Riiko Sakkinen, Los momoi de Fuengirola, detail of the installation, 2023–2024. Photo: Israel Galán
Riiko Sakkinen, Los momoi de Fuengirola, detail of the installation, 2023–2024. Photo: Israel Galán

Media release June 11, 2024

Riiko Sakkinen deconstructs Finnishness in Los moimoi de Fuengirola

Serlachius Headquarters | June 15, 2024–February 16, 2025

Riiko Sakkinen’s latest exhibition is an anthropological study of Finnishness based on the artist’s explorations of the Finnish community living in the Spanish town of Fuengirola. Los moimoi de Fuengirola opens at the Serlachius Headquarters on June 15.

The region of Fuengirola on the Costa del Sol is home to a community of 30,000 Finns. The town’s mayor calls Fuengirola “Finland’s southernmost city”.

In Fuengirola, or Fuge, as it is nicknamed, local Finns spend their time in Finnish bars. All services – including everything from doctors to plumbers – are available in Finnish. The local Finns have no reason to learn Spanish or integrate into the local culture. Finnish is visible everywhere, and familiar Finnish products are widely available in local shops.

“I had been wanting to study Finnishness for a long time, and then I finally realized that the best place to do so is just a few hundred kilometres from my home,” says Sakkinen, who has lived in central Spain for twenty years.

Sakkinen made three trips to Fuengirola together with Pauli Sivonen, Director of the Serlachius Museums. The artist came up with the title of the exhibition after a Spanish shopkeeper told him that Spaniards sometimes refer to Finns as los moimoi. “Moi” is a common Finnish greeting, to which the standard reply is “moi moi”.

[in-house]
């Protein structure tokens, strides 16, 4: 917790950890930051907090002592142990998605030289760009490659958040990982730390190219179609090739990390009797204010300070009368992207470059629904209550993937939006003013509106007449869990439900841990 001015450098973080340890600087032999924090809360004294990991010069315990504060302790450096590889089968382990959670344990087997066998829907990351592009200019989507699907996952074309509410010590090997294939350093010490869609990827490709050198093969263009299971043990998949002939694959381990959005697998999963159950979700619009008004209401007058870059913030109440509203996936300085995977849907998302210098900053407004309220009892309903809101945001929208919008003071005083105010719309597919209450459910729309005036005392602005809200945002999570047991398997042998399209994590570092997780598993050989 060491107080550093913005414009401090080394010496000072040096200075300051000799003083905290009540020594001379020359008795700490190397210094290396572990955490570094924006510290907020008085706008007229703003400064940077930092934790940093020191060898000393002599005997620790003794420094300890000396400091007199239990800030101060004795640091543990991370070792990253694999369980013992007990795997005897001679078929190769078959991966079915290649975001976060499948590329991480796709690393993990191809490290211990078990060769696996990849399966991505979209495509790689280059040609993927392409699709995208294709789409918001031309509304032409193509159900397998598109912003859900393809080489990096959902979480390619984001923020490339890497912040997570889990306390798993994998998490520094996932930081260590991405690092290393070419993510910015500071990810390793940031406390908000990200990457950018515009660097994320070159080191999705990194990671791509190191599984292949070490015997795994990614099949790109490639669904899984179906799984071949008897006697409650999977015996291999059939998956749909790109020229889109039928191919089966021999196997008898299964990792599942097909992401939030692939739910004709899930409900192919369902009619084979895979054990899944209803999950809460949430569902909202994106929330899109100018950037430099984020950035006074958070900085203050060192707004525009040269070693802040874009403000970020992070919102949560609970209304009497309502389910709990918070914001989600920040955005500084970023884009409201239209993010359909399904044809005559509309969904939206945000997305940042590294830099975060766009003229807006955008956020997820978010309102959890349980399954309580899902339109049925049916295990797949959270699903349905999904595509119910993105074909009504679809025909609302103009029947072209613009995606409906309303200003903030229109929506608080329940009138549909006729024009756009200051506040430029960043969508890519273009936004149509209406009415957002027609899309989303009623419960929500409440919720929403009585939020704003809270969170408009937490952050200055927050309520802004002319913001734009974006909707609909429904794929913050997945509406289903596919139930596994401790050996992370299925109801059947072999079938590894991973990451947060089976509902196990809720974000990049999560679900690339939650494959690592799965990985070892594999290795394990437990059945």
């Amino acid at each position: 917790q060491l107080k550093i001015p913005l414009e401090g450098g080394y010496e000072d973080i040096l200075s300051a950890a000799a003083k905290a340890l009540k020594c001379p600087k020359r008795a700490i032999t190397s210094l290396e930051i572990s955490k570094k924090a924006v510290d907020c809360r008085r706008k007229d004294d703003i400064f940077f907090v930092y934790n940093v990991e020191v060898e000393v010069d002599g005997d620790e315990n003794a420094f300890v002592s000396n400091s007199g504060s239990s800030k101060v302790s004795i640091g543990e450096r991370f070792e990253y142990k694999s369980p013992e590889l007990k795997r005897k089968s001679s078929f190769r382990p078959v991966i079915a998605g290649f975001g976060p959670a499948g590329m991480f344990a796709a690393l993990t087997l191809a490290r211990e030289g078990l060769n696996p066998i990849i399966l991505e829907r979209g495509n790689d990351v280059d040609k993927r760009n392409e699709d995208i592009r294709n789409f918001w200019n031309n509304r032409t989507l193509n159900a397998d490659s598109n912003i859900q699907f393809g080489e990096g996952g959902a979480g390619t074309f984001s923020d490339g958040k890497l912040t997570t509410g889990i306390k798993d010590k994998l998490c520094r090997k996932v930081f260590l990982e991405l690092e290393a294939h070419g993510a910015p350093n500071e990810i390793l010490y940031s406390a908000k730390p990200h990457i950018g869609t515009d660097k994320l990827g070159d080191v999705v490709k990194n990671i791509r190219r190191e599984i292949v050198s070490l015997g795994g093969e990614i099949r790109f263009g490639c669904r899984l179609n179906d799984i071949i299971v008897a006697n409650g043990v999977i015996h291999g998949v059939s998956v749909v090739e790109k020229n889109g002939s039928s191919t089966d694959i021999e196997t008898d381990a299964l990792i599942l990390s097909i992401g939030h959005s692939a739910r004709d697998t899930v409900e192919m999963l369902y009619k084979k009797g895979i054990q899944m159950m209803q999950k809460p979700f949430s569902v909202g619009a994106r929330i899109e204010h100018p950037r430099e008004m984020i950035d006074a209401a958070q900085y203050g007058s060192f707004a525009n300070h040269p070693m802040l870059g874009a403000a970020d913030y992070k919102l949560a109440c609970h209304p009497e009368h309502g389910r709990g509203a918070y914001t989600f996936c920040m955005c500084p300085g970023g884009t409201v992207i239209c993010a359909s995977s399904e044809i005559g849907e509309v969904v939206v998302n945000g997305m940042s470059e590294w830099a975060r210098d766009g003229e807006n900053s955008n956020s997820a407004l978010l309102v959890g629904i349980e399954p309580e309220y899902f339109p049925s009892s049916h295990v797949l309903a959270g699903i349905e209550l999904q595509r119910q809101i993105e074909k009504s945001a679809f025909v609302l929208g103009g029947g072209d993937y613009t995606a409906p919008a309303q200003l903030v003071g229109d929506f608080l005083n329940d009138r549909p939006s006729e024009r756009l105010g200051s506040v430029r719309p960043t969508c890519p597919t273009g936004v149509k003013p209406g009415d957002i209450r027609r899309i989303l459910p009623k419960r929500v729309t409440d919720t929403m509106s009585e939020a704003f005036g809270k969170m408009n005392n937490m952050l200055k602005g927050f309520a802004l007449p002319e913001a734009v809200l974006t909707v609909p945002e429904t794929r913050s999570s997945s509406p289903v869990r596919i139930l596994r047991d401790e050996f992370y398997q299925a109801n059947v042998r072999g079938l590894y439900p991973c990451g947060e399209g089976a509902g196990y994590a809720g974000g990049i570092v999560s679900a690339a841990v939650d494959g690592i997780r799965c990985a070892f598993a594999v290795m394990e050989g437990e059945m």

Sakkinen and Sivonen toured bars and various events in Fuengirola. The artist interviewed pensioners, telemarketers, entrepreneurs, homeless people and even fugitives of the law. He met with a social worker at the Finnish Seamen’s Church, the chief editors of the local Finnish media, and the principal of a Finnish school.

Sakkinen organized all the material he collected into an exhibition, which consists of jotted notes, photographs and drawings to which the artist has added handwritten text. Videos and cultural artefacts are also featured.

Insights into immigration

Through this Fuge project, it dawned on Sakkinen that the reason Finns migrate to Fuengirola has nothing to do with a genuine interest in Spanish society or culture.

“They go there for the sun and the warm climate – they admit that the only reason they are there is to escape the cold, snow and ice. Because there are so few things drawing them to Spain, they aren’t motivated to integrate. Spain is irrelevant: the same community could have sprung up anywhere,” comments the artist.

Sakkinen compares Finns living in Spain to immigrants who come to Europe similarly drawn by something very specific: namely safety and a better standard of living. As there are few other things drawing them to Europe, not all of them feel motivated to integrate – something for which they face constant criticism.

Press releases and photographshttps://serlachius.fi/en/for-media

For further information and image requests, please contact:
Susanna Yläjärvi, Information Officer, Serlachius Museums, tel. +358 50 560 0156, susanna.ylajarvi@serlachius.fi

Serlachius is open:

in the winter season, 1 September–31 May, from Tuesday to Sunday, 11 am–6 pm

in the summer season, 1 June–31 August, every day 10 am-6 pm

Visiting addresses:

Serlachius Manor, Joenniementie 47, Mänttä, Finland
Serlachius Headquarters, R. Erik Serlachiuksen katu 2, Mänttä, Finland

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